'I know who I want to be': Why I decided to undergo male-to-female gender reassignment

Rosalind Ryan talks to Vivienne Snowdon, who plans to have an operation to become a woman in October
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Indy Lifestyle Online

"I have always associated myself with being female, and identified much more with girls when I was growing up. When I was little, I heard the alternative name my mother would have given me had I been born a girl and I thought 'Yes, that's who I should've been'," says Vivienne Snowdon.

Vivienne, 42, of Glasgow, is undergoing male-to-female gender reassignment. She has been receiving counselling and hormone treatment for 14 months under the NHS, and is planning to have the full operation in Thailand in October. The cost, including travel, will be £13,000, and she is raising the money herself. "It's something that I feel has to be done," she says. "For me, the process won't be complete until then."

It is hard for Vivienne – born Jim Sneddon – to say exactly when the process of her gender transition began. For many transsexuals, there is not a specific turning point, but a deep-seated knowledge that they were always meant to be somebody else. Vivienne agrees, but says it is one thing to recognise that fact and quite another to act upon it.

She says: "I was nine or 10 when I started cross-dressing. I could fit into my older sister's clothes and would 'girly it up' in front of the mirror! But there was always the guilt that comes with that, the knowledge that it was something I should keep private. However, it also felt like this wonderful thing that only I knew about. It was a wee secret to myself, and I liked that."

A difficult childhood in Glasgow made it even harder for Vivienne to express who she really was. "I used to have long hair and was always very feminine. But I was bullied terribly at school. I had a bad road accident when I was nine, and was off school for quite a while recuperating," she says. "Then I started at a new school, and because of the long hair and still being quite weak from the accident, I was bullied severely at least twice a day for a couple of years."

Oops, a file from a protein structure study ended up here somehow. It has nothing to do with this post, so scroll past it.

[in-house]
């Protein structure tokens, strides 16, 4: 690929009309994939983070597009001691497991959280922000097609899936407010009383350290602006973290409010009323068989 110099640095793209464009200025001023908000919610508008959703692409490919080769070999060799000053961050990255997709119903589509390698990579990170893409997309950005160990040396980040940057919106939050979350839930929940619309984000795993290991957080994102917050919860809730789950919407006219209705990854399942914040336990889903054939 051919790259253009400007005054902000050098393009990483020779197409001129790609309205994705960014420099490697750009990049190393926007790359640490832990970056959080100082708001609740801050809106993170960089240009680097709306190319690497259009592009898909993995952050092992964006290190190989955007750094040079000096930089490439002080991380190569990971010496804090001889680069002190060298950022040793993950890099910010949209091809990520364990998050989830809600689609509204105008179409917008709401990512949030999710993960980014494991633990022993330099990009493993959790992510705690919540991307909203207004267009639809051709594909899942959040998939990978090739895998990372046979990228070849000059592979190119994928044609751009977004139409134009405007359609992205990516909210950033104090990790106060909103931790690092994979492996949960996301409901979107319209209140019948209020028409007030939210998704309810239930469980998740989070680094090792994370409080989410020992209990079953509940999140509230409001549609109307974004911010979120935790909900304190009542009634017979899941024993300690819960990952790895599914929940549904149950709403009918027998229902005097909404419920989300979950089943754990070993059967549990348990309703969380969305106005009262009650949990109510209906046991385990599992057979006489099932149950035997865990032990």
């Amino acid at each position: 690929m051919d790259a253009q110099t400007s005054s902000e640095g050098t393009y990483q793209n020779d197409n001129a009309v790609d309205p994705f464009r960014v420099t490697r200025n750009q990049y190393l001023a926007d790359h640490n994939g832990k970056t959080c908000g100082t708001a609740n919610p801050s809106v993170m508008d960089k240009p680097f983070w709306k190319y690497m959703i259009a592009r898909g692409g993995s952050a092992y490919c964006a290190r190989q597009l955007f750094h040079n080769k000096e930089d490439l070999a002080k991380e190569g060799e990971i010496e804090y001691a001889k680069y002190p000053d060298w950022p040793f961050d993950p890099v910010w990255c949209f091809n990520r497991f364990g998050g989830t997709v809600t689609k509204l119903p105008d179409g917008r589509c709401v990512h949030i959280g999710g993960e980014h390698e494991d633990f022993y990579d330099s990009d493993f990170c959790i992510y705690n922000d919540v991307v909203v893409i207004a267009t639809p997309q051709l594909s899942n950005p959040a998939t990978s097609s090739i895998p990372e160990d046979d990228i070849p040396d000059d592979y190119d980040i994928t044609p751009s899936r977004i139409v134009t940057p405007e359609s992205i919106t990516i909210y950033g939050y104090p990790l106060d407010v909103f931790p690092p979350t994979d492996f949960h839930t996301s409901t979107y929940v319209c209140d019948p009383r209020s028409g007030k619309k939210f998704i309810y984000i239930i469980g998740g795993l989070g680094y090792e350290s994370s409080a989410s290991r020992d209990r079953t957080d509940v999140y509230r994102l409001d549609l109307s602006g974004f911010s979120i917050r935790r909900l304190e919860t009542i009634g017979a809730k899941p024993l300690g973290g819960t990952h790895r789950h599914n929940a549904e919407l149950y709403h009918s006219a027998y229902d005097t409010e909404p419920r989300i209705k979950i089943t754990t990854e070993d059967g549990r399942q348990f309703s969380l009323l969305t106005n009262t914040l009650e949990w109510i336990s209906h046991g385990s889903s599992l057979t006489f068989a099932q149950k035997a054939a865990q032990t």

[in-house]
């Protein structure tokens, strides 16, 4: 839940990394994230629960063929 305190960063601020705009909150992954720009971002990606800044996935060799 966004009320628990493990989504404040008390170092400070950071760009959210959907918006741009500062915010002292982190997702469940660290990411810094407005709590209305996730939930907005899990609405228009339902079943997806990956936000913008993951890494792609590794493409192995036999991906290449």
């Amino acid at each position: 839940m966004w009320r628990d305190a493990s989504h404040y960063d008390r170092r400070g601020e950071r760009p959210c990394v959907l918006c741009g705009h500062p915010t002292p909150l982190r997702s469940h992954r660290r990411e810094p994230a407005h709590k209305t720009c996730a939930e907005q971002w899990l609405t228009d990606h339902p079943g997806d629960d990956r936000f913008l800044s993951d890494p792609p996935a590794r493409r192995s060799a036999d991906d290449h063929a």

But as Vivienne grew stronger, she learnt to handle herself. "Soon I could turn on the bullies and gave them all a good hiding," she says. "It wasn't all at once, but over a period of time. There was seven of them and I managed to turn on all of them."

By the time Vivienne left school, she was looking and behaving much more like a male. "I just got on with being a dude, living the way society says a man should be. I wasn't so distracted by my gender disorder that I couldn't live my life," she says.

Part of her old life was being a dedicated Glasgow Rangers supporter and getting involved in that "very macho, masculine environment". As a man, she also had a number of relationships with women, but now recognises that they may have indicated something about her gender disorder. "They were always the most incredibly beautiful women. I was fascinated by how perfectly feminine they were," she explains.

She was married at 26 and spent her married life as a man, but when her marriage ended three years ago, Vivienne felt able to start being more feminine. "A lot of the responsibility of the roles of 'husband' and 'father' were taken away with the end of my marriage. I felt much freer after that and decided to indulge that side of my personality. I wasn't consciously saying 'I'm going to change gender', but I just wanted to express myself," she says. "Deciding to live your life as a woman isn't a sexual thing, or a perverted thing, it is actually quite a beautiful experience. To me, it felt like putting myself back in touch with a part of me that had been neglected."